The most remarkable fact about WeWork is not that a hyped-up twist on a business as old as office-leasing ended up imploding; it is that Adam Neumann, its messianic co-founder, convinced so many people for so long that his unoriginal, lossmaking start-up could change the world — and the laws of corporate valuation.
Before the near-collapse that cost the Israeli entrepreneur his job, turned his motivational T-shirts into Halloween costumes and brought his business within weeks of running out of cash, Neumann had managed to raise more than US$10bn at valuations peaking at US$47bn.
To believers, he was the model of a visionary founder: a hyperactive, hustling immigrant disrupting one of the world’s largest asset classes, convincing followers that they were rethinking work itself by paying him over the odds for tiny workspaces.
A WeWork building — with its meditation rooms, pool tables, vegan food stalls and aroma of small-batch coffees — could make insecure freelancers feel like they were on a Google campus. Neumann had captured a moment where the gig economy sounded like freedom, where Silicon Valley seemed more cool than creepy and thousands laid off in the financial crisis were starting afresh.
Benchmark Capital, the venture capitalist veteran that funded eBay and Instagram, bought what Neumann was selling, as did Harvard’s endowment, Fidelity and Alibaba’s Jack Ma. Most importantly, of course, there was Masayoshi Son, the Saudi-funded SoftBank boss who liked to throw more cash at founders than they had asked for and then berate them for not thinking big enough.
“These investors were considered the smart money,” the Wall Street Journal’s Eliot Brown and Maureen Farrell remind us in The Cult of We. It is a retelling of a story that Reeves Wiedeman got to last year in Billion Dollar Loser, which brought out Neumann’s skill at flattering such audiences and telling them what they wanted to hear.
Brown and Farrell’s most memorable contribution to the reams of earlier WeWork coverage was their September 2019 reporting that during Neumann’s attempt to go public that year, he had stashed a cereal box full of marijuana on a cross-border private jet flight, and smoked so much that the oxygen masks came down. If investors still needed an excuse to skip the initial public offering, this reminder of Neumann’s rash excesses provided one.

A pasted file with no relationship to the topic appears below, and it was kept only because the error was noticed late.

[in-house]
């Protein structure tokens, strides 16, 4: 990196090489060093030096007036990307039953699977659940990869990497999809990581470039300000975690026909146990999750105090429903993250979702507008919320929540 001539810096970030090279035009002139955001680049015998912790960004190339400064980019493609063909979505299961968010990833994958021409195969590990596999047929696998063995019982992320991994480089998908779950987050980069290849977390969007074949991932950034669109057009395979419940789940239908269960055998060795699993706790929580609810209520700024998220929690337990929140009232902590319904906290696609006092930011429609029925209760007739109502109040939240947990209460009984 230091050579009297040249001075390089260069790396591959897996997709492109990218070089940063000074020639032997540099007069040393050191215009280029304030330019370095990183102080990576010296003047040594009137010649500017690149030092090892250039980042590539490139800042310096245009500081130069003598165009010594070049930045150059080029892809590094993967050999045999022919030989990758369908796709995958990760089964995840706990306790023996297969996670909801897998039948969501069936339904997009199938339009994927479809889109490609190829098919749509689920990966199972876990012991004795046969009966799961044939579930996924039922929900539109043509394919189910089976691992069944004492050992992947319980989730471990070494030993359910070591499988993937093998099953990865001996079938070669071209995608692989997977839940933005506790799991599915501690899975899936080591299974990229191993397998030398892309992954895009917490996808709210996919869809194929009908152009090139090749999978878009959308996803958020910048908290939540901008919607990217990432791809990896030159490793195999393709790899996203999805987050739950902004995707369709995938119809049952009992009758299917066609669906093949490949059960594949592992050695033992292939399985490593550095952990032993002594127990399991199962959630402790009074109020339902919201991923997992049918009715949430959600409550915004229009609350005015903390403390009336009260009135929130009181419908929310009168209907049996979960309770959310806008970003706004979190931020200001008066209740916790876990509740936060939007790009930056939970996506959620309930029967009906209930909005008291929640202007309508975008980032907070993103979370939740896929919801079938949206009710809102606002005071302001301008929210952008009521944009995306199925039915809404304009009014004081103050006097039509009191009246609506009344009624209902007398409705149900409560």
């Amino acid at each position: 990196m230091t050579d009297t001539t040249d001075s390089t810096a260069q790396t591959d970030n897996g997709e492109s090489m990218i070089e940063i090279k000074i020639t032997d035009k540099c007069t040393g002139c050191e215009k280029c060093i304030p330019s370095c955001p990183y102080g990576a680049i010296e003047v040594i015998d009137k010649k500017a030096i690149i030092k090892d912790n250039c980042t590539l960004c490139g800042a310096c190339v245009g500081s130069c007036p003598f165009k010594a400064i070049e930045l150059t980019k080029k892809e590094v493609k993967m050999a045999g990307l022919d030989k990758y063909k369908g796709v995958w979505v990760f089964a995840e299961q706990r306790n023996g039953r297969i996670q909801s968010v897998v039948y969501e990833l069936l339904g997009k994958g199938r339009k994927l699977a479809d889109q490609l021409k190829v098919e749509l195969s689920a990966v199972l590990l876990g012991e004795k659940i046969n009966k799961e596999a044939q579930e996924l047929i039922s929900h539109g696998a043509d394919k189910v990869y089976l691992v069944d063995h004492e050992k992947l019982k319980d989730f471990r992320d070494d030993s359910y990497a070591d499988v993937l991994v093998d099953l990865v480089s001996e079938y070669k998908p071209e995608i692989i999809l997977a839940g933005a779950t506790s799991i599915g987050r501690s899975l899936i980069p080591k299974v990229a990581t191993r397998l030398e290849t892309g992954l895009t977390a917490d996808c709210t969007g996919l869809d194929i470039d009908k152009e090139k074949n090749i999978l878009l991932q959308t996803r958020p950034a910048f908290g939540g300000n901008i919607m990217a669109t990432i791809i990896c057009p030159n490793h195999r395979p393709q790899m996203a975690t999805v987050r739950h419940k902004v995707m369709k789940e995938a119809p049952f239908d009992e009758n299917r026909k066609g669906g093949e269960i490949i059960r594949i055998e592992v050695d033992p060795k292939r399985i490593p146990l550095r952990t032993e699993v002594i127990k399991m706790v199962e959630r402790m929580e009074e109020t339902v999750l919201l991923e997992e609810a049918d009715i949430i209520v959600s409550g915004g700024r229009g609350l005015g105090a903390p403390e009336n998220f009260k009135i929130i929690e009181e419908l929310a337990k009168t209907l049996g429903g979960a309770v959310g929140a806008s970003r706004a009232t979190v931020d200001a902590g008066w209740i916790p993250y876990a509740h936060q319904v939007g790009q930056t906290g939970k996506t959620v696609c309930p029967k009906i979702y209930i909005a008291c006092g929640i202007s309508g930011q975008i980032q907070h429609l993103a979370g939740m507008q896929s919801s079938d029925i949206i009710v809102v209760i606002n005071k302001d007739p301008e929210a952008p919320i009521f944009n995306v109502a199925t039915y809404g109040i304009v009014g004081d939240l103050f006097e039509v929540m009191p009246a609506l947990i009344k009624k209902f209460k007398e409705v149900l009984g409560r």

With investors telling him he’s a visionary, it is almost understandable that he keeps a hairstylist on staff and snowboards to work
Having added to the pile of WeWork stories myself, I have witnessed Neumann’s flattery. As a colleague and I prodded him on his business model in his serene New York office in May 2019, his answers were prefaced with “great question . . . beautiful question . . . you guys are hitting all the marks”.
When we pointed out the conflicts of interest in his ownership of some of the buildings that WeWork leased, he suggested the FT should charge companies to have its journalists prepare CEOs for the tough questions they would face on an IPO roadshow. (He seemed not to see that this might itself create conflicts of interest.)
I had wondered whether another book could bring much fresh insight into one of the most scrutinised CEOs of recent years — yet Brown and Farrell have unearthed dozens of new tales, adding colour to a portrait whose outlines are already well known.
At one impromptu office party, they report, Neumann and colleagues lobbed the expensive tequila bottles they had been drinking from, deliberately smashing the glass panes separating his private office from the desks outside. At another tequila-fuelled event, Neumann is said to have sprayed a fire extinguisher over Hony Capital’s John Zhao, one of his investors. And in Hong Kong, the authors capture Neumann stumbling through a starchy private club, blasting Jay-Z on a Bluetooth speaker and yelling: “We are taking over the world!”